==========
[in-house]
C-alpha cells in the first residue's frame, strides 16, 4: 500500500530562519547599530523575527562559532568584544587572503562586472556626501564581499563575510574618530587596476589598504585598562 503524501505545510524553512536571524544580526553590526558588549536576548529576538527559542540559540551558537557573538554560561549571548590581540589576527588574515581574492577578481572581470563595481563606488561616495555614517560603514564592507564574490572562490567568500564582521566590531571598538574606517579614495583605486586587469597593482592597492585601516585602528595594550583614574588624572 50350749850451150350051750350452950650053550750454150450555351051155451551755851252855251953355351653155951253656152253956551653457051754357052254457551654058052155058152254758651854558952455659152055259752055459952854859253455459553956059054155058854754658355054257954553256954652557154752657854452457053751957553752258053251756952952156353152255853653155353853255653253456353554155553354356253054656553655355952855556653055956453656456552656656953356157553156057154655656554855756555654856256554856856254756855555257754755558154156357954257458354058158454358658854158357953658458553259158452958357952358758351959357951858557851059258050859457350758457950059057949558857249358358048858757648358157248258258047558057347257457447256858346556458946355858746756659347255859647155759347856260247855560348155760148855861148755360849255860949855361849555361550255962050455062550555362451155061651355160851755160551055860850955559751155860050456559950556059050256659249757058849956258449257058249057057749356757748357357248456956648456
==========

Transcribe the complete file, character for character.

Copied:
[in-house]
C-alpha cells in the first residue's frame, strides 16, 4: 500500500530562519547599530523575527562559532568584544587572503562586472556626501564581499563575510574618530587596476589598504585598562 503524501505545510524553512536571524544580526553590526558588549536576548529576538527559542540559540551558537557573538554560561549571548590581540589576527588574515581574492577578481572581470563595481563606488561616495555614517560603514564592507564574490572562490567568500564582521566590531571598538574606517579614495583605486586587469597593482592597492585601516585602528595594550583614574588624572 50350749850451150350051750350452950650053550750454150450555351051155451551755851252855251953355351653155951253656152253956551653457051754357052254457551654058052155058152254758651854558952455659152055259752055459952854859253455459553956059054155058854754658355054257954553256954652557154752657854452457053751957553752258053251756952952156353152255853653155353853255653253456353554155553354356253054656553655355952855556653055956453656456552656656953356157553156057154655656554855756555654856256554856856254756855555257754755558154156357954257458354058158454358658854158357953658458553259158452958357952358758351959357951858557851059258050859457350758457950059057949558857249358358048858757648358157248258258047558057347257457447256858346556458946355858746756659347255859647155759347856260247855560348155760148855861148755360849255860949855361849555361550255962050455062550555362451155061651355160851755160551055860850955559751155860050456559950556059050256659249757058849956258449257058249057057749356757748357357248456956648456